This goes out to those who don't believe in compromising with good food at all. Now, eat your heart out without worrying about putting on those extra kilos. If you love chillies and like your meals hot and spicy, we have a piece of good news for you. A group of researchers - including an Indian origin scientist - have discovered that chilli peppers have a certain compound that can help in cutting fat. Capsaicin, found in capsicum and chilli peppers is believed to stimulate energy burning. For those of you who can't stand the spice, experts suggest that capsaicin can be used to develop a dietary supplement that can aid in combating the adverse effects of a high-fat diet.
"Obesity is caused by an imbalance between calorie intake and energy dissipation," said Vivek Krishnan, a graduate student from the University of Wyoming, United States.
"Our group's laboratory data revealed that dietary capsaicin suppresses high-fat-diet-induced obesity," explained Vivek Krishnan,
Researchers from the laboratory of Dr Baskaran Thyagarajan carried out experiments on mice modules. It was found that dietary capsaicin prevented high-fat-diet-induced weight gain in trials with wild type mice. Dietary capsaicin didn't modify food or water intake in these mice, although it did significantly increase the metabolic activity and energy expenditure in wild type mice fed a high-fat diet, but not for mice that genetically lack TRPV1, Krishnan noted.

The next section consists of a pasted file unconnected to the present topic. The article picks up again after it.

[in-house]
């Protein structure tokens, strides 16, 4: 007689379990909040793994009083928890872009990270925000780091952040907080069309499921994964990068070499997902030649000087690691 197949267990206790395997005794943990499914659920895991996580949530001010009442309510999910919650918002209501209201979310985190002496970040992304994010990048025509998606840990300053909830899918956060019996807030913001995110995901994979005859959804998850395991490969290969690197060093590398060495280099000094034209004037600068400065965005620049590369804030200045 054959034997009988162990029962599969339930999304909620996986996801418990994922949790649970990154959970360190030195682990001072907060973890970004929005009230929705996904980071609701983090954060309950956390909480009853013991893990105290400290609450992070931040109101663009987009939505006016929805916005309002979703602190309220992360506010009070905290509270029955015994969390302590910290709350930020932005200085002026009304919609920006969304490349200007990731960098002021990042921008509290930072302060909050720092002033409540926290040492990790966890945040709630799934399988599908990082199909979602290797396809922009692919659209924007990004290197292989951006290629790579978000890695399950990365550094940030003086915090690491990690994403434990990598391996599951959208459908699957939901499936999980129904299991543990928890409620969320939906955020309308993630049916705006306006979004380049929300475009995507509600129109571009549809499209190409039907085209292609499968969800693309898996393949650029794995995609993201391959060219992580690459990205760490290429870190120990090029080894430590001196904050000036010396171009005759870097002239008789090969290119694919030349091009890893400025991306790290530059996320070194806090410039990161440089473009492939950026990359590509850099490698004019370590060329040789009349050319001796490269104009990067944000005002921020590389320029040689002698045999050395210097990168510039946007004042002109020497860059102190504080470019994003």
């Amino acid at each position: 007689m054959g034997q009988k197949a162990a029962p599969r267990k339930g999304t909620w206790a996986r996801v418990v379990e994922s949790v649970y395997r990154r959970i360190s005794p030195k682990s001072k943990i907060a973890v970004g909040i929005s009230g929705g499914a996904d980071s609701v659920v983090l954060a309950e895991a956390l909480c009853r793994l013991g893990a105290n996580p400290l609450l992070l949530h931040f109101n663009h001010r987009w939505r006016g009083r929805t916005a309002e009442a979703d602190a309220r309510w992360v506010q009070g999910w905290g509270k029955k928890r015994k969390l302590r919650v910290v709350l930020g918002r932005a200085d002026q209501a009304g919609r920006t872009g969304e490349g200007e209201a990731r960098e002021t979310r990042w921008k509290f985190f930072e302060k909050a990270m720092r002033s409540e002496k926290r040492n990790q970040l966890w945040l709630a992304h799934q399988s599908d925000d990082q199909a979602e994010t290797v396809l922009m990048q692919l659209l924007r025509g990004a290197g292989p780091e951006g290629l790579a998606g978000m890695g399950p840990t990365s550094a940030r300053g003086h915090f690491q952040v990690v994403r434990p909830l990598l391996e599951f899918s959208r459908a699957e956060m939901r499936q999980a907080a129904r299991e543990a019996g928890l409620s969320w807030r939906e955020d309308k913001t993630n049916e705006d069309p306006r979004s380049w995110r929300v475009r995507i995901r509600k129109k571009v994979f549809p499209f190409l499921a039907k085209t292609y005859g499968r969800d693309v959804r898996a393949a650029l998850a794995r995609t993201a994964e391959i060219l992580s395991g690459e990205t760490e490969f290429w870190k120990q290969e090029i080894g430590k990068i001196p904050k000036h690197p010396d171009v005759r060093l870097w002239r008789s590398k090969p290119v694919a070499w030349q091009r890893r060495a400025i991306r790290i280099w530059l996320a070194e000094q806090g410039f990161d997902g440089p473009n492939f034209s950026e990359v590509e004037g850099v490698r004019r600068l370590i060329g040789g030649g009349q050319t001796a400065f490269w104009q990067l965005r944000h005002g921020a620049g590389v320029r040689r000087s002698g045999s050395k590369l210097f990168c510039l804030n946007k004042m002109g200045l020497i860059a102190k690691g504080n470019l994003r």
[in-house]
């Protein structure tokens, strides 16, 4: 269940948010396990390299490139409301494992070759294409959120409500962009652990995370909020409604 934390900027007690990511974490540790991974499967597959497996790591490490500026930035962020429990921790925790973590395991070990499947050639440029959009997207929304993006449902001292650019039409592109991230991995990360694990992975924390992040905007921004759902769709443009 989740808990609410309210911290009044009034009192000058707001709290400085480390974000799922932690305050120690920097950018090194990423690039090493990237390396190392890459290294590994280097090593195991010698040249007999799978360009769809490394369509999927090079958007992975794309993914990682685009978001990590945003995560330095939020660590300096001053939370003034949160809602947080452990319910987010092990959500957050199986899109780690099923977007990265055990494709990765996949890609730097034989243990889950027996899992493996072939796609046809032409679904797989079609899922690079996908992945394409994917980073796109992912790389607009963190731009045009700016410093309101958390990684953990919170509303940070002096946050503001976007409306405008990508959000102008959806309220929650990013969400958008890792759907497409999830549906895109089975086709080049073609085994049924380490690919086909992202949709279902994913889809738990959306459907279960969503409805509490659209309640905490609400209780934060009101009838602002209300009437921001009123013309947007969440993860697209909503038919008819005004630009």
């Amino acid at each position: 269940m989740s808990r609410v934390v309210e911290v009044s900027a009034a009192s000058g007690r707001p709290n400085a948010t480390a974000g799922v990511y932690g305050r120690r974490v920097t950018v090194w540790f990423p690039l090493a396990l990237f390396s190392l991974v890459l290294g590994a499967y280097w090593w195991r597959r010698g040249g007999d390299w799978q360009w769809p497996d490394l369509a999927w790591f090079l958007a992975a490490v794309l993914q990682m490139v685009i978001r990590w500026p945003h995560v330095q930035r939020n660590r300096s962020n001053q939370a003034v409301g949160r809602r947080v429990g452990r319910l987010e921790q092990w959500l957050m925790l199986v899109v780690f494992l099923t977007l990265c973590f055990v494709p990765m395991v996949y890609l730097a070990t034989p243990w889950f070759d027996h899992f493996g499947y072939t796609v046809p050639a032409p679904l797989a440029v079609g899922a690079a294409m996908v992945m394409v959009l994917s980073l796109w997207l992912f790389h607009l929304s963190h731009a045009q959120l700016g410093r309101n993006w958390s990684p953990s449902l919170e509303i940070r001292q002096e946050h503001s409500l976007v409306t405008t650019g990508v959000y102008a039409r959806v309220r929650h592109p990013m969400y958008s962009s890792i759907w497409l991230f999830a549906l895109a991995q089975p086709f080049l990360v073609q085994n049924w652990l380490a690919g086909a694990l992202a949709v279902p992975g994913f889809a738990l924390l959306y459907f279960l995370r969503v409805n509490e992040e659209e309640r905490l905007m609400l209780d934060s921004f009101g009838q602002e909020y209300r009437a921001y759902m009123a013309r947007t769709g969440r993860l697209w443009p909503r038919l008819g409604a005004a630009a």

How does capsaicin work?
"In our bodies, white fat cells store energy and brown fat cells serve as thermogenic (heat produced by burning fat) machinery to burn stored fat. Eating calorie-rich food and a lack of physical activity cause an imbalance in metabolism that leads to obesity," Krishnan explained.
In simple words, dietary capsaicin may induce browning of white fat cells and stimulate thermogenesis to counteract obesity. Developing a natural dietary supplement as a strategy to combat obesity can be easily advanced to human clinical trials. This may help to prevent and manage obesity and other related health complications such as Type 2 diabetes, high blood pressure, and cardiovascular diseases - though this effect has not yet been demonstrated in carefully-controlled clinical trials.
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"We envision a nanoparticle-based sustained-release formulation of capsaicin, which is currently under development in our laboratory," the researchers added.
"In turn, this will advance a novel dietary supplement-based approach to prevent and treat one of the life-threatening diseases, obesity and its associated complications -- in humans," they noted.
These findings were presented at Biophysical Society's 59th annual meeting in Baltimore, Maryland.
Inputs from PTI and IANS